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State Banquet in honour of Queen Elizabeth II

Federal President Joachim Gauck on the occasion of the State Banquet in honour of Her Majesty Queen Elizabeth II Schloss Bellevue, 24 June 2015 Federal President Joachim Gauck on the occasion of the State Banquet in honour of Her Majesty Queen Elizabeth II © Steffen Kugler

It is with the greatest gratitude and pleasure that I bid you a warm welcome to Germany. Your Majesty, we are honoured that you are visiting our country so shortly after your official birthday celebrations. The citizens of Germany are delighted to have you in our country, for they have the greatest respect for you and the deepest admiration for your lifelong service. I am very pleased that, although this is not your first time in Germany, you are attending a state banquet here in Schloss Bellevue for the first time. For directly behind our Schloss Bellevue Park lies a symbol of the close ties between Britain and Germany: the English Garden. It was intended to commemorate the joint efforts of Britons and Germans in 1948 to ward off the threat to West Berlin’s freedom. The British Royal Family made a donation to the garden at that time. As the Foreign Secretary, Anthony Eden, attended the opening, it became known to Berliners as the "Garden of Eden". And for many people, it still is.

Your Majesty, you know this garden, as you planted a young oak tree there in 1965. What a lovely token of the long standing and deeply rooted friendship between our countries!

Your first visit was a landmark, indeed an inspiring event in the young Federal Republic. You showed the German people that you had trust in them and gave them confidence in the future. At that time, 50 years ago, you drove along the Berlin Wall which, as part of the Iron Curtain, not only divided Berlin and Germany, but also split the continent of Europe. Today the Brandenburg Gate is open to you. It is open to you, to all of us, to everyone who goes there. What epitomises better the fundamental transformation that both Germany and Europe have undergone – a transformation that we have to safeguard and defend now and in the future?

Seventy years ago, British soldiers came to Germany, not to exact vengeance here but to liberate our country. The soldiers’ commitment to human dignity served as their moral compass. And we Germans are so impressed to this very day by the conduct of these troops that a booklet, "Instructions for British Servicemen in Germany", became a bestseller here last year.

After the war, Britain helped to establish democracy and the rule of law in western Germany. Your country also guaranteed the freedom of the Federal Republic and West Berlin and supported us during the most wonderful event in our most recent history – German reunification. For that we remain grateful.

None of this would have been possible without British-German reconciliation. That foes have become friends is partly thanks to Your Majesty. You experienced the terrors of the war – the bombing of London and Buckingham Palace by the Germans. Nevertheless, you and your fellow Britons made a gesture of reconciliation, aptly in Dresden, the city where the war begun by Germany left especially deep wounds. Through the Dresden Trust, many British donors – under Royal patronage – helped to ensure that the Frauenkirche could be rebuilt. Before arriving at the banks of the River Elbe, the tower cross funded by donations was exhibited in various British cities. It now crowns the Frauenkirche – another symbol of the friendship between our countries, visible to people from around the world.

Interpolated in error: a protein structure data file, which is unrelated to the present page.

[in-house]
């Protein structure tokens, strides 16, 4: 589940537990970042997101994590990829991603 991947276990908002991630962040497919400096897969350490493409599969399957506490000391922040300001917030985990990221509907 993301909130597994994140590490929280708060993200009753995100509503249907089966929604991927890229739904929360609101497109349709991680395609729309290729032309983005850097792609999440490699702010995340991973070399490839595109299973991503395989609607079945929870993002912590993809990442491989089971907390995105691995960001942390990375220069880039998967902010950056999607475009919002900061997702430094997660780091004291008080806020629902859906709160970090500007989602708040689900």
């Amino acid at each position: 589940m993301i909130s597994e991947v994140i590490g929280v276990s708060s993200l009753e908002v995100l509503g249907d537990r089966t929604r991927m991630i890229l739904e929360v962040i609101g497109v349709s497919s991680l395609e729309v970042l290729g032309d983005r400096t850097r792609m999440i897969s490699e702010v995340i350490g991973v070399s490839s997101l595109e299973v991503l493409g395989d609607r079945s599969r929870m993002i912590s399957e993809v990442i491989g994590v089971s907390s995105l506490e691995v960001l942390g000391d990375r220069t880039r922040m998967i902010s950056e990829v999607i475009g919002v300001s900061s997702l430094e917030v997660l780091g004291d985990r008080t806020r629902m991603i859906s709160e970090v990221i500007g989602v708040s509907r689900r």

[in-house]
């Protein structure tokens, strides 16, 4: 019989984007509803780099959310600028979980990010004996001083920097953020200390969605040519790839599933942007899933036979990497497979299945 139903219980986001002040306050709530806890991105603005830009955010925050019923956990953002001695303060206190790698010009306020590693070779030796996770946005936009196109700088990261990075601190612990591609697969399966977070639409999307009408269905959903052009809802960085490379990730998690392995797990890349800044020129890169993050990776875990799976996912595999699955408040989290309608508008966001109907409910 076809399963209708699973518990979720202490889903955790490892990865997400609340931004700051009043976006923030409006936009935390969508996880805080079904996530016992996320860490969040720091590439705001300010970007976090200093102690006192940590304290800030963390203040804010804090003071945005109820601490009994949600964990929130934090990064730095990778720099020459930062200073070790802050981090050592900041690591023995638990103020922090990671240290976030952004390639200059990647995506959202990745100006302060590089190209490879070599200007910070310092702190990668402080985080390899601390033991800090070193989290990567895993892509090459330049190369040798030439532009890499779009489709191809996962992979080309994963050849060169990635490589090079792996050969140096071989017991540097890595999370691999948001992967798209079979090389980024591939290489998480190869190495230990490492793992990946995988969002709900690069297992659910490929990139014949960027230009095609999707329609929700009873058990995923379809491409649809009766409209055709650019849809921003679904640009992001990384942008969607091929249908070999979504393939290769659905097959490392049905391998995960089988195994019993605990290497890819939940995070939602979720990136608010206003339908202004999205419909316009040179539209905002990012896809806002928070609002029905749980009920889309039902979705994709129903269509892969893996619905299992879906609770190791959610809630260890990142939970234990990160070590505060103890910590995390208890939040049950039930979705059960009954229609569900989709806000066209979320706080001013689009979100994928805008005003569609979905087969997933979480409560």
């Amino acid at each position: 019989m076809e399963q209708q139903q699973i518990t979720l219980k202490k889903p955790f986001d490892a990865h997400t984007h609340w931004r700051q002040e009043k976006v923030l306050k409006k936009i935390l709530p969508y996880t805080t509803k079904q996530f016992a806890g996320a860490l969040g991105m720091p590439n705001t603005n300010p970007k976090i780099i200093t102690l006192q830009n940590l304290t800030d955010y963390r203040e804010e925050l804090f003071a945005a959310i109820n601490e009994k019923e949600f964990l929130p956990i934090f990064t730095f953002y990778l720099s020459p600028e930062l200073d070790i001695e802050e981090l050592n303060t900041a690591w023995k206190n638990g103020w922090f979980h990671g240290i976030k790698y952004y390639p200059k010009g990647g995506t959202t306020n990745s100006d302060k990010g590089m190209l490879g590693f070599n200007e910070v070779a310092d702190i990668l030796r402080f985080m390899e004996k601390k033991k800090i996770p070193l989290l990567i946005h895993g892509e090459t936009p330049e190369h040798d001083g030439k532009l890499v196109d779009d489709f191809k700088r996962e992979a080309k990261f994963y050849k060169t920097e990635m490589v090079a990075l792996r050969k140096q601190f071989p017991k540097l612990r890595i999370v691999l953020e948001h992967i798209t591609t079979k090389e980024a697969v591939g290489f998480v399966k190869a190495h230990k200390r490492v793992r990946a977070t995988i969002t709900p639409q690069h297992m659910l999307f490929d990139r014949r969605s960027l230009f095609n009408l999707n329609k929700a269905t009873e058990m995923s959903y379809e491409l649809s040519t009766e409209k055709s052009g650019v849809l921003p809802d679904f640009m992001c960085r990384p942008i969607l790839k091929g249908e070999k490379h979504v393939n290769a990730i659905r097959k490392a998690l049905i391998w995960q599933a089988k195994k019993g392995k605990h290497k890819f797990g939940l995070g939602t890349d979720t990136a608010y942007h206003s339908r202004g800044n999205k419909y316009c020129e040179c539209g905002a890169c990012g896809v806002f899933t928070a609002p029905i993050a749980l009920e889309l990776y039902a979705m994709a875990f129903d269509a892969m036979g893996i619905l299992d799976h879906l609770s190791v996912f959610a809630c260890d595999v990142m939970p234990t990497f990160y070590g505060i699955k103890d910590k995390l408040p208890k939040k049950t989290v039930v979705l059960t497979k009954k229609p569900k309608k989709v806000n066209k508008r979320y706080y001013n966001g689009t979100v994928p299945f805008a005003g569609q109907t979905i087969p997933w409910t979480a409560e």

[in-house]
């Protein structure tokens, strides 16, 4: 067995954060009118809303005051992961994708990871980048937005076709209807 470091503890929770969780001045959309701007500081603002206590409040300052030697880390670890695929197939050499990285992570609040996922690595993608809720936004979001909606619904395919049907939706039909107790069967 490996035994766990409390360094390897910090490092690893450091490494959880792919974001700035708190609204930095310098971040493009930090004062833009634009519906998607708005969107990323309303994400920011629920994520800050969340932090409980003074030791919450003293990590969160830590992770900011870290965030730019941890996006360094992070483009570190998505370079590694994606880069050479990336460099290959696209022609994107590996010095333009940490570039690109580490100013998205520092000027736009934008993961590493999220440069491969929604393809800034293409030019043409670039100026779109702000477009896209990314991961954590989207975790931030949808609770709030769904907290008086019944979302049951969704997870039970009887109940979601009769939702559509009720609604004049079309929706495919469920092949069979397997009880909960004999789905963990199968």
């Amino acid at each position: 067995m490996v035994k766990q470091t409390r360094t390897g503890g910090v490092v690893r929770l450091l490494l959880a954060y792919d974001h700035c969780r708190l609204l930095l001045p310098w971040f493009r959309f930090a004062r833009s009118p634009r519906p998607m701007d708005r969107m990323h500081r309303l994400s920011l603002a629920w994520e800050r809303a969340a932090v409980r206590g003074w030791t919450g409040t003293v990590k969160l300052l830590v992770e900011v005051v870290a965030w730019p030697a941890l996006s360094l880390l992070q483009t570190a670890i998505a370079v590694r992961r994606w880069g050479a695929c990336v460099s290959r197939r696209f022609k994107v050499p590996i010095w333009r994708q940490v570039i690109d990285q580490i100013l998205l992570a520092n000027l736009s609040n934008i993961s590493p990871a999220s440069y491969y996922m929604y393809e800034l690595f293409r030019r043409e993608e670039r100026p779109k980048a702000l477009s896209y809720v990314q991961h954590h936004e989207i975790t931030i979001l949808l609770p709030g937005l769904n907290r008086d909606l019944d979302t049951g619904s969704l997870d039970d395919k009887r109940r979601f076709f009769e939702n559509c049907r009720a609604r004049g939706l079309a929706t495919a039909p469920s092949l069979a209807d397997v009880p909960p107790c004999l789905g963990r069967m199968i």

And now, Your Majesty, you are honouring Germany with your fifth state visit. The appeal of the British Royal Family, with its long history, which includes the era of the House of Welf in London and Hanover, is undiminished in Germany.

Especially here in Berlin, the British have left their mark to this very day: Lord Foster designed a landmark for the city, indeed for the entire country, with the glass Reichstag dome. Sir Simon Rattle opened up and revived the Philharmonie. Neil MacGregor is to head the Humboldt-Forum. By the same token, I am delighted by the great interest shown in the recent exhibition on Germany in London and in the works by Anselm Kiefer and Gerhard Richter displayed there.

Your Majesty,

You have also witnessed the advance of European integration. A quarter of a century after the division of our continent ended, our European Union is facing major challenges. We know that we need an effective European Union based on a stable foundation of shared values. A constructive dialogue on the reforms Britain wants to see is therefore essential. As a good partner, Germany will support this dialogue. For Britain is a part of Europe. The European Union needs Britain. A united Europe, a strong European Union, represent stability, peace and freedom – for us all.

There is a saying in the nautical world: "There is but a plank between a sailor and eternity." Yes, some planks in the European ship could indeed be improved. But to be frank, we in Germany would rather strengthen the planks than tear them out.

Your Majesty, Your Royal Highness,

With sincere thanks for your visit – which I regard as proof and consolidation of British-German friendship – and with the fervent desire that it will remain vibrant and strong, I would like to propose a toast to the health of Your Majesty and of His Royal Highness the Duke of Edinburgh and to a blessed and prosperous future for Britain!